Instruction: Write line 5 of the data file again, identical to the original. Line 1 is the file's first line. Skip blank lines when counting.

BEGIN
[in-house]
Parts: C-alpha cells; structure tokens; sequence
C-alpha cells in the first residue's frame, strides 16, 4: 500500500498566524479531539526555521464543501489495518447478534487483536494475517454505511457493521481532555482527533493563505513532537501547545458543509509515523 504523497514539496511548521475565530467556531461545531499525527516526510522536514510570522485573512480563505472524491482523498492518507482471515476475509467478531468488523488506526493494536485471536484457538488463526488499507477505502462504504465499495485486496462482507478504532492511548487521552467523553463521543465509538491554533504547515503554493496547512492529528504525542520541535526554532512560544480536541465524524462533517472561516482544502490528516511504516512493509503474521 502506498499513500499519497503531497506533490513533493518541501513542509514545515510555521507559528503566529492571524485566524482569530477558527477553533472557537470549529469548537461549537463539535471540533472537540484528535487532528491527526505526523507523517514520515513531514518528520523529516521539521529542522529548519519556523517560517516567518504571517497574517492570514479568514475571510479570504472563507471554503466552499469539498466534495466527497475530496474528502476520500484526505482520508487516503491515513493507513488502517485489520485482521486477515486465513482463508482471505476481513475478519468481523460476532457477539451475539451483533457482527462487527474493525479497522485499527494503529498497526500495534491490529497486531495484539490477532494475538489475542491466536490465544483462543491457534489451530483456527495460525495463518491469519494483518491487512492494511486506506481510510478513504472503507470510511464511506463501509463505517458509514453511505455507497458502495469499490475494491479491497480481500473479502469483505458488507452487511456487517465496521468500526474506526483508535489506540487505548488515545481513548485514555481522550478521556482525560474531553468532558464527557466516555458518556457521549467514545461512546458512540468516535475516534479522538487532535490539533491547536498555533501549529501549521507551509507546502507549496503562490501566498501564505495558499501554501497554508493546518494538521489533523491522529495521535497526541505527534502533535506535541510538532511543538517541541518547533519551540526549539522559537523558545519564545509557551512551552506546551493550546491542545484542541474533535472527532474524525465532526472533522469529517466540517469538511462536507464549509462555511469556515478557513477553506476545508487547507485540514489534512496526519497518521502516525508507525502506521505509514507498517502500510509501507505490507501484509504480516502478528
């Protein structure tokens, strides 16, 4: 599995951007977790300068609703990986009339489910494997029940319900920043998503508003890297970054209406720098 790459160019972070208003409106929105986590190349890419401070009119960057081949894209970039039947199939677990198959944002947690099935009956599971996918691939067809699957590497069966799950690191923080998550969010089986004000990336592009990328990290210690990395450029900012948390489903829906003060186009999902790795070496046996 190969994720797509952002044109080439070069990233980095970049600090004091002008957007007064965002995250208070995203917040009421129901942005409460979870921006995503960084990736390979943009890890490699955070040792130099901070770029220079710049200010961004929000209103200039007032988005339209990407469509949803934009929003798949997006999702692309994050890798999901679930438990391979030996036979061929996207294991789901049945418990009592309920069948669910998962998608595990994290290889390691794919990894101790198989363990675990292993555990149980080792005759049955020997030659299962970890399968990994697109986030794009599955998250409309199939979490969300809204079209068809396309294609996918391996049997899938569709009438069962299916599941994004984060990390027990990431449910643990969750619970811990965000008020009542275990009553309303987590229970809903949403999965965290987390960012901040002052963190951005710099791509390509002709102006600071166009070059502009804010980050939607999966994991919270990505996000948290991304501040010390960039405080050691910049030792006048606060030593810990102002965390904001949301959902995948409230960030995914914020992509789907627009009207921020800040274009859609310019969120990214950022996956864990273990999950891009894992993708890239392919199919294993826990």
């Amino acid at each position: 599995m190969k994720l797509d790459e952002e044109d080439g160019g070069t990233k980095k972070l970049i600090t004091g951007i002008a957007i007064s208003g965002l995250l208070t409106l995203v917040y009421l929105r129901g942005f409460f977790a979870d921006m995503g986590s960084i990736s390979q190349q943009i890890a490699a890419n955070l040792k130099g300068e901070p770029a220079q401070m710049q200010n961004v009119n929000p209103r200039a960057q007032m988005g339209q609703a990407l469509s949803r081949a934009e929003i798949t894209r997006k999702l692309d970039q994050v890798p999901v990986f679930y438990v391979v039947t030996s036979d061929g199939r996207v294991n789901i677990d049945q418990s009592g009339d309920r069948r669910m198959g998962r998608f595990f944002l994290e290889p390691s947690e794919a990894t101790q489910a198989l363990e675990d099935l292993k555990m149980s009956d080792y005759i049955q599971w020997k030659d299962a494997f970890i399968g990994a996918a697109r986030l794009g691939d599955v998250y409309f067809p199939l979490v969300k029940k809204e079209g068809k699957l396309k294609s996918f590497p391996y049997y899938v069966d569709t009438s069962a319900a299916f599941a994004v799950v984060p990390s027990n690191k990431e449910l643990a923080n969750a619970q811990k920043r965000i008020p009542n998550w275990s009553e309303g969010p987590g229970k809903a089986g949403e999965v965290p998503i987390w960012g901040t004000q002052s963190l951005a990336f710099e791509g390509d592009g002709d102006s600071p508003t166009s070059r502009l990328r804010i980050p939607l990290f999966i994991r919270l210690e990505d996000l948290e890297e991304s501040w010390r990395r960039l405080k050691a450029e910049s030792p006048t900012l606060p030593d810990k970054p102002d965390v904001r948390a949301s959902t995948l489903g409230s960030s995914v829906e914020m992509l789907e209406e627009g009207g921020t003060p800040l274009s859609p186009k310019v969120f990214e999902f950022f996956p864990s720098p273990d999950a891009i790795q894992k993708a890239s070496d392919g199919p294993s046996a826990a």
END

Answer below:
């Amino acid at each position: 599995m190969k994720l797509d790459e952002e044109d080439g160019g070069t990233k980095k972070l970049i600090t004091g951007i002008a957007i007064s208003g965002l995250l208070t409106l995203v917040y009421l929105r129901g942005f409460f977790a979870d921006m995503g986590s960084i990736s390979q190349q943009i890890a490699a890419n955070l040792k130099g300068e901070p770029a220079q401070m710049q200010n961004v009119n929000p209103r200039a960057q007032m988005g339209q609703a990407l469509s949803r081949a934009e929003i798949t894209r997006k999702l692309d970039q994050v890798p999901v990986f679930y438990v391979v039947t030996s036979d061929g199939r996207v294991n789901i677990d049945q418990s009592g009339d309920r069948r669910m198959g998962r998608f595990f944002l994290e290889p390691s947690e794919a990894t101790q489910a198989l363990e675990d099935l292993k555990m149980s009956d080792y005759i049955q599971w020997k030659d299962a494997f970890i399968g990994a996918a697109r986030l794009g691939d599955v998250y409309f067809p199939l979490v969300k029940k809204e079209g068809k699957l396309k294609s996918f590497p391996y049997y899938v069966d569709t009438s069962a319900a299916f599941a994004v799950v984060p990390s027990n690191k990431e449910l643990a923080n969750a619970q811990k920043r965000i008020p009542n998550w275990s009553e309303g969010p987590g229970k809903a089986g949403e999965v965290p998503i987390w960012g901040t004000q002052s963190l951005a990336f710099e791509g390509d592009g002709d102006s600071p508003t166009s070059r502009l990328r804010i980050p939607l990290f999966i994991r919270l210690e990505d996000l948290e890297e991304s501040w010390r990395r960039l405080k050691a450029e910049s030792p006048t900012l606060p030593d810990k970054p102002d965390v904001r948390a949301s959902t995948l489903g409230s960030s995914v829906e914020m992509l789907e209406e627009g009207g921020t003060p800040l274009s859609p186009k310019v969120f990214e999902f950022f996956p864990s720098p273990d999950a891009i790795q894992k993708a890239s070496d392919g199919p294993s046996a826990a």